There are numerous ways to think about correlation, with the most obvious being a TD for your WR is also a TD for your QB if you stack them together. While this is true, it doesn’t get to the heart of why we care – which is correlated ceilings. Instead, I like to think about it from a conditional probability perspective. If I assume one thing to be true, how does the probability of the other thing change? This isn’t the most straightforward concept, so let’s use an example.

DeSean Jackson was one of my favorite GPP plays last year, and I used him over and over. In 18 weeks, he was a magical play only twice, but 2/18 is a hell of a lot higher than 1%!

Whether on the Rams of Raiders, the theory went like this:

A QB who lacks rushing upside (Matthew Stafford and Derek Carr) is more dependent than most on home-run type big plays in order to have a true ceiling game. Consequently, the ceilings for DeSean Jackson and his QB were extremely correlated even if their overall performances weren’t overly correlated. Jackson was part of an optimal double stack against the Buccaneers and then again against the Cowboys on Thanksgiving:

There’s a second way that ceilings are correlated within a stack, and it also applies to the bring-back. A player’s ceiling dramatically increases in the perfect game environment. A high-paced shootout where each team is pushing the tempo and aggressively throwing the ball downfield is good for everyone involved. If you’re game-stacking, only one game needs to turn into a shootout for nearly half of your lineup to have access to their true ceilings. 


Correlated Leverage

From my weekly Stacks & Correlated Leverage article:

“GPPs are a game of probability. We can think of the chance of our lineup “hitting” as the chance of all of our individual plays hitting. This is why we stack – by adding correlation, we increase the probability of a group of players hitting at the same time.

A great analogy is to think of our lineups as parlays, where adding correlation can decrease the “legs” of a parlay. In other words, we stack to decrease the number of things we need to be right about in order for the lineup to hit. However, I believe it’s a mistake to think of the parlay as confined to our own lineup – we also need to be right about the chalk that we fade. This is where correlated leverage comes into play.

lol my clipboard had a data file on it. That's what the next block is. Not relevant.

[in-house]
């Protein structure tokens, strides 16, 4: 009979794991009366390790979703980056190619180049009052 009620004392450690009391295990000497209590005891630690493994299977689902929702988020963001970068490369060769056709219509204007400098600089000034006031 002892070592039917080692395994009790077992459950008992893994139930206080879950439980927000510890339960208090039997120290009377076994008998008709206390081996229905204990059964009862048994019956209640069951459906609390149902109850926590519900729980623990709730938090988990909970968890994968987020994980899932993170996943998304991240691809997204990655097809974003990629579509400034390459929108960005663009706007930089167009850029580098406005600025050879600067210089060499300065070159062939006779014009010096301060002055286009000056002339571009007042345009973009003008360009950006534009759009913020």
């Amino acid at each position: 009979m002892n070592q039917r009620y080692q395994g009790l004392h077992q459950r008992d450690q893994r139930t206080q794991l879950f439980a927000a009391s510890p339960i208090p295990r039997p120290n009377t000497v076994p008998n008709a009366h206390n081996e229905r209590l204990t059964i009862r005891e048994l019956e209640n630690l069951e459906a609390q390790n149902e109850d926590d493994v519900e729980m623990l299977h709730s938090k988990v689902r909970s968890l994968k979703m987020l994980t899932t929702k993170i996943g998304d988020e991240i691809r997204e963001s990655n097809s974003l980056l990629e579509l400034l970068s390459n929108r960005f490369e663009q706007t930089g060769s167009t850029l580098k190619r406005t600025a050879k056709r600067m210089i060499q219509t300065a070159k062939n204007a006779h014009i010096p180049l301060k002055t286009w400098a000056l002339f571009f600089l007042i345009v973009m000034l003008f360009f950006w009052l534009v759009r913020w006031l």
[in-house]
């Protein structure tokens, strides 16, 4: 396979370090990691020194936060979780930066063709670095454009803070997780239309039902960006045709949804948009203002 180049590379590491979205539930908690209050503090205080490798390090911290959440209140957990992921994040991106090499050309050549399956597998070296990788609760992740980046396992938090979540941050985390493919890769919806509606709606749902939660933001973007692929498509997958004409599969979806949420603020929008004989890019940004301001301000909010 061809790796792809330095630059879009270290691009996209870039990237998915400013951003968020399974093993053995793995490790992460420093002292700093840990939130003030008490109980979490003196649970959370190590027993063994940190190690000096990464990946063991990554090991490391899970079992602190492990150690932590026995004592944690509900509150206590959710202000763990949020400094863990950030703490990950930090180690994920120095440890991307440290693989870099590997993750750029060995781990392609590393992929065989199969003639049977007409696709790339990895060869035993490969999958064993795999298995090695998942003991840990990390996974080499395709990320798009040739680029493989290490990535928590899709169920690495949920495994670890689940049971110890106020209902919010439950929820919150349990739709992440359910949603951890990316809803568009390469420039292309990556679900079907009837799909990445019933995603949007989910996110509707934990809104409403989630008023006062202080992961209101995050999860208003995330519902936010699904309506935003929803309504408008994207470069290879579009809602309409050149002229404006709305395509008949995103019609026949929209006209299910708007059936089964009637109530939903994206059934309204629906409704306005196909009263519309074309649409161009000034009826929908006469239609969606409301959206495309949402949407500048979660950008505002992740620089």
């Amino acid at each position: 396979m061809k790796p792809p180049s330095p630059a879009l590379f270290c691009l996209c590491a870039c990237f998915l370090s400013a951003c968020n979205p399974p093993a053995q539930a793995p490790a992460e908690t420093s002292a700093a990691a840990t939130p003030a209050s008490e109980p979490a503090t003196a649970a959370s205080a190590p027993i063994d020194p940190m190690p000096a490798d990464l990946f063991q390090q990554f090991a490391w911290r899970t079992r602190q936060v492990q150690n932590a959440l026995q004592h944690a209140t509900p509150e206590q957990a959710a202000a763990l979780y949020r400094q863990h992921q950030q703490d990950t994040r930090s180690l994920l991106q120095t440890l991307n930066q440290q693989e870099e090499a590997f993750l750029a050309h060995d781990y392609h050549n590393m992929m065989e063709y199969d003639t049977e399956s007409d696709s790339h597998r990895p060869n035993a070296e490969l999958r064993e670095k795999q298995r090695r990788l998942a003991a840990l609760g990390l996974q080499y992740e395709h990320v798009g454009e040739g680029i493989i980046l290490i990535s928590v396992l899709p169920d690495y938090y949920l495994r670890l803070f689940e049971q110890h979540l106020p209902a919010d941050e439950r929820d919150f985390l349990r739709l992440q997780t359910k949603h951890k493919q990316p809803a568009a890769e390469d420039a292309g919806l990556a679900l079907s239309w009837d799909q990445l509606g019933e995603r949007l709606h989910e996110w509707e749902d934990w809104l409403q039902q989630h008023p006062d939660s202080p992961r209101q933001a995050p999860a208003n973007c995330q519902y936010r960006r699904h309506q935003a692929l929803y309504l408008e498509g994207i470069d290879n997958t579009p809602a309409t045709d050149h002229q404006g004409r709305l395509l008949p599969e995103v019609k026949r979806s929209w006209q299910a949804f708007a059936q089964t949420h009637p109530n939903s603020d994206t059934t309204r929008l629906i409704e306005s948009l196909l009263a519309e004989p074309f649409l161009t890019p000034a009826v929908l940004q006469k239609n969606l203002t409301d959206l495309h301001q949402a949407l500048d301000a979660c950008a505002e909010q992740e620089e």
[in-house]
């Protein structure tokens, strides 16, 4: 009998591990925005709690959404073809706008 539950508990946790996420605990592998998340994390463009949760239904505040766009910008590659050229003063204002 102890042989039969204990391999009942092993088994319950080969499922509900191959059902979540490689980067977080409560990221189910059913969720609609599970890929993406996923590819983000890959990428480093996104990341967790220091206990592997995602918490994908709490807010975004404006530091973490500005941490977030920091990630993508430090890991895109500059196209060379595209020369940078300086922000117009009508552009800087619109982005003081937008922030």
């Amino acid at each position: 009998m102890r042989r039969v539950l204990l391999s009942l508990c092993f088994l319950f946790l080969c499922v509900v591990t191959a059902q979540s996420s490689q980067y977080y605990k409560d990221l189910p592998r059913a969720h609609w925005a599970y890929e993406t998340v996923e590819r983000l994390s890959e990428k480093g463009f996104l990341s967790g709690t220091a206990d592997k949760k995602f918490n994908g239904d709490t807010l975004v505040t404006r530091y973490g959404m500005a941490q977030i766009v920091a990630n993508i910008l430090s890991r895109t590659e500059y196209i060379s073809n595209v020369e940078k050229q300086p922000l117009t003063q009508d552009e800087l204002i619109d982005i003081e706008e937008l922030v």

Correlated leverage exists when we pivot away from fragile chalk to a contrarian option who is inversely correlated with the chalky option.

Let’s use an example from Week 2 of [the 2020 season] to drive home the concept. In Week 2, Davante Adams was nearly 50% owned in single entries, while his teammate, Aaron Jones, was just 10% owned. Playing Jones over Adams was a correlated leverage opportunity because a ceiling game from Jones would decrease the chance of a ceiling game and increase the chance of a floor game from Adams. If the two were independent of one another, you would need to be right about Jones hitting AND Adams not – two things. Their inverse correlation meant being right about Jones – one thing – would all but guarantee you were right about fading Adams, as well. Just like stacking, correlated leverage is therefore a way that we can decrease the number of things we need to be right about for our lineup to hit.”

If the description of correlated leverage reminds you of the conditional probability discussion in regards to DeSean Jackson and correlated ceilings, it should! Similarly, correlated leverage decreasing the number of things we need to be right about is a remarkably similar concept to that of game-stacking in order to decrease the number of games we need to fall into shootouts to benefit as many of our players as possible.

For correlated leverage to be most effective, we want the following conditions to be satisfied:

  • A fragile chalk option
  • A contrarian option inversely correlated with the chalk option
  • Minimal competition around the contrarian option’s price range

The first two are obvious, but the third one is nearly as important. Recall the point about also needing to be right about who we fade. In TwoGun’s Week 13 article I linked above, he discussed an abundance of underpriced RBs. A correlated leverage play in that range of RBs wouldn’t have been ideal because we would have needed him to hit AND for all of the other chalky, underpriced RBs to underwhelm in order to get the full benefit. Thus, it would have been a lower-probability play than an otherwise equally good correlated leverage play in a pricing tier with less competition.

It’s Okay to be Wrong

Lastly, understand that throughout the NFL season, you will be wrong… a lot. Good process will often end in bad results, and there’s nothing we can do about that. In fact, you’ll be wrong about certain players because you focused too much on certain stats and not enough on others. These mistakes are okay – even inevitable, so we shouldn’t sweat them. Instead, we should focus our attention on avoiding mistakes at the macro level, be it bankroll management, contest selection or roster construction mistakes. If every lineup you build contains a game stack and one correlated leverage play, and you’re both consistent and disciplined with your contest selection, I like your chances of coming out on top at the end of the all-too-short NFL season.